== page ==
Energy Law Alert: Oregon Set to Adopt Renewable Portfolio Standard of 25 Percent by 2025
The Oregon Legislature has sent a strong signal that Oregon is serious about being a leader in renewable energy by passing one of the most ambitious renewable energy laws in the nation, the Oregon Renewable Energy Act (OREA). Governor Ted Kulongoski, the driving force behind the OREA, is expected to soon sign the legislation. The OREA requires large utilities to provide at least 25 percent of their electricity from renewable energy sources by 2025. These requirements will be phased in, beginning at 5 percent in 2011. All utilities with retail electricity sales equal to or greater than 3 percent of the statewide total load are subject to the "25 by 25" requirements. Smaller utilities will be subject to more relaxed standards for renewable energy sales. Electricity service suppliers (ESSes) must comply with the requirements applicable to the utilities where the ESS's customers are located.
Utilities can meet these new requirements by selling energy generated from qualifying renewable energy sources or by making alternative compliance payments. In addition, utilities can supplement renewable energy sales by acquiring "unbundled" renewable energy certificates, which are sold separately from the underlying electricity. Qualifying renewable energy sources include wind, solar, ocean, tidal, geothermal, hydrogen, some types of biomass, and some hydroelectric facilities, but not petroleum, coal, natural gas, or nuclear power. Electricity from a source that the Bonneville Power Administration (BPA) designates as environmentally preferred can also be used to meet the OREA's requirements.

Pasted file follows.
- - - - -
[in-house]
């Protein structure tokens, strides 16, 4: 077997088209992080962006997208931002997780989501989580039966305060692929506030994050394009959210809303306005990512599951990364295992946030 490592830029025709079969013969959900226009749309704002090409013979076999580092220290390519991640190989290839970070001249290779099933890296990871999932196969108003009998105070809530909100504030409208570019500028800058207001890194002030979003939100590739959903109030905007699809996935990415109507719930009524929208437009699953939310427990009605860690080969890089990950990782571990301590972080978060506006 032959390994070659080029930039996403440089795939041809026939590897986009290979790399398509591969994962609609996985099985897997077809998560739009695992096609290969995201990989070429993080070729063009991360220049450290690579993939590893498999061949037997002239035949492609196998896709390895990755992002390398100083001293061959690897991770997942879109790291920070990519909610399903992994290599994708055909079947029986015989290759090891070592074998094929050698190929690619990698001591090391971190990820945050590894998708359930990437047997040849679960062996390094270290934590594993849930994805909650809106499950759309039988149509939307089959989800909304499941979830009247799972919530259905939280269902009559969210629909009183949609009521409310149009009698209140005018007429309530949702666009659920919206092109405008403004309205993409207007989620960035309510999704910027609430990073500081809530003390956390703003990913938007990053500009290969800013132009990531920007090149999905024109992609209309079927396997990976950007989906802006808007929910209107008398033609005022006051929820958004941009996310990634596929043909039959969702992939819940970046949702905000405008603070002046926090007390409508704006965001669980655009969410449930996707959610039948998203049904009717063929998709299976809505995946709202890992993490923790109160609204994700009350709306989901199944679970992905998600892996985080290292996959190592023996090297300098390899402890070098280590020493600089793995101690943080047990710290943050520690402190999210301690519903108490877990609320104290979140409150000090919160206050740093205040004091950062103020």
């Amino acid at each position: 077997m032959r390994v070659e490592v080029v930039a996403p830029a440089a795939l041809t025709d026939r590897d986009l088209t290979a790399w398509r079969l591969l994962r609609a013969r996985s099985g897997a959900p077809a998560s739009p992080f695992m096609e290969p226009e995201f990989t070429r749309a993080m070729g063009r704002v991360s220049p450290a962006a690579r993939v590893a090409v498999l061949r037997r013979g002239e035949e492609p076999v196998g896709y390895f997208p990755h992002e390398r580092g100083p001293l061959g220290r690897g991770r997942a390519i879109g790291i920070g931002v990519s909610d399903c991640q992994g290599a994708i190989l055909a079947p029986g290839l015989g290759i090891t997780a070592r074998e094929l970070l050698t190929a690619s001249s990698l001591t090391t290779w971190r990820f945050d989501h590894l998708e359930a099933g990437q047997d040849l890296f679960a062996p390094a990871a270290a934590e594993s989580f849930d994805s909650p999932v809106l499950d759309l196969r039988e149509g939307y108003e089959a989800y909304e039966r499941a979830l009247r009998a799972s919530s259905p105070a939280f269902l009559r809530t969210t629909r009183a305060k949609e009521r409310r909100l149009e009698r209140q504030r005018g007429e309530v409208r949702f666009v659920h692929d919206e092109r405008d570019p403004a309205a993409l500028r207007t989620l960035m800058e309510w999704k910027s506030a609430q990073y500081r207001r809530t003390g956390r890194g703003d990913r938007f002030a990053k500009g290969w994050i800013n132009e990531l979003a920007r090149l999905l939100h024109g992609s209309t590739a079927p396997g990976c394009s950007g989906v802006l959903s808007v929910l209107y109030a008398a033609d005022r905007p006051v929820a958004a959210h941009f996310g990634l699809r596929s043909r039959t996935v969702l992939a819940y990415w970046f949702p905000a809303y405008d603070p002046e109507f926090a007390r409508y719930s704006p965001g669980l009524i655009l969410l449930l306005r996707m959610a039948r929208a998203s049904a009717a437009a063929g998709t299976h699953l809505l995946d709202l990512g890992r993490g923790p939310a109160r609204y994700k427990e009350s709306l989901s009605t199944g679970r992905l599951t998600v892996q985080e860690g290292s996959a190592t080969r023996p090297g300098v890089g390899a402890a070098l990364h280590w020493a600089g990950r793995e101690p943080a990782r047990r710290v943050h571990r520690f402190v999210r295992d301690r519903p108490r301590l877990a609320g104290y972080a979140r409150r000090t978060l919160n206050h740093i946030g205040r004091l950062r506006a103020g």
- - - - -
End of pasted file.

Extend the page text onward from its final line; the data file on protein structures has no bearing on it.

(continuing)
Under the OREA, utilities must provide annual compliance reports to the Oregon Public Utility Commission, which is authorized to assess penalties for noncompliance. However, a utility is not required to comply with the OREA to the extent that the various costs of compliance exceed 4 percent of the utility's revenue requirement for the compliance year. Utilities can also avoid complying with the OREA to the extent that compliance would require acquiring energy beyond the utility's load, would displace non-fossil fuel energy sources, or would displace electricity from certain existing contracts for power from the mid-Columbia dams. In addition, consumer-owned utilities are not required to comply with the OREA's renewable portfolio standards to the extent that compliance would displace firm energy commitments for electricity from BPA.
The OREA also requires utilities to offer a green power rate to retail consumers of electricity.
For more information on OREA's requirements, please contact:
This is a publication of the Stoel Rives Energy Group for the benefit and information of clients and friends. This bulletin is not legal advice or a legal opinion on specific facts or circumstances. The contents are intended for informational purposes only. Copyright 2007 Stoel Rives LLP.